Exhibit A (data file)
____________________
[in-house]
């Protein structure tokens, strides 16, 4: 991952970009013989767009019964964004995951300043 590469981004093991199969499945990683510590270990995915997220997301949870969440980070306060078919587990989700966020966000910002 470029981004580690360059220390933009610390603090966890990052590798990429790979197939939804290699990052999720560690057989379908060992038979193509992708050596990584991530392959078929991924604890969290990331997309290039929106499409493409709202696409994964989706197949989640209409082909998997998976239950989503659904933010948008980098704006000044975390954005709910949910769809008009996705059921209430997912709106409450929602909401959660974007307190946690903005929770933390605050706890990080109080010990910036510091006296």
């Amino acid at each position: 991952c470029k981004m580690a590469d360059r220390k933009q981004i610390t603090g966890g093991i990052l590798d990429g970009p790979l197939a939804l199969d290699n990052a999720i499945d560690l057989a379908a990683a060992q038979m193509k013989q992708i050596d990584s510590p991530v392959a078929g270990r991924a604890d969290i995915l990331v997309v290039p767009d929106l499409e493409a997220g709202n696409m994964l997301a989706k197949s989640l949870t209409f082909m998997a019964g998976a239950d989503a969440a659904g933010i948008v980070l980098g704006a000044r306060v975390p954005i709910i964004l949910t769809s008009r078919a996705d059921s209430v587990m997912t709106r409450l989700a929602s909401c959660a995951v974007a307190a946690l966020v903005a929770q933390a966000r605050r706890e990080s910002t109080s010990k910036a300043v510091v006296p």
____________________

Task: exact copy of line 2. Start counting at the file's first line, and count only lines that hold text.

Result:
């Protein structure tokens, strides 16, 4: 991952970009013989767009019964964004995951300043 590469981004093991199969499945990683510590270990995915997220997301949870969440980070306060078919587990989700966020966000910002 470029981004580690360059220390933009610390603090966890990052590798990429790979197939939804290699990052999720560690057989379908060992038979193509992708050596990584991530392959078929991924604890969290990331997309290039929106499409493409709202696409994964989706197949989640209409082909998997998976239950989503659904933010948008980098704006000044975390954005709910949910769809008009996705059921209430997912709106409450929602909401959660974007307190946690903005929770933390605050706890990080109080010990910036510091006296």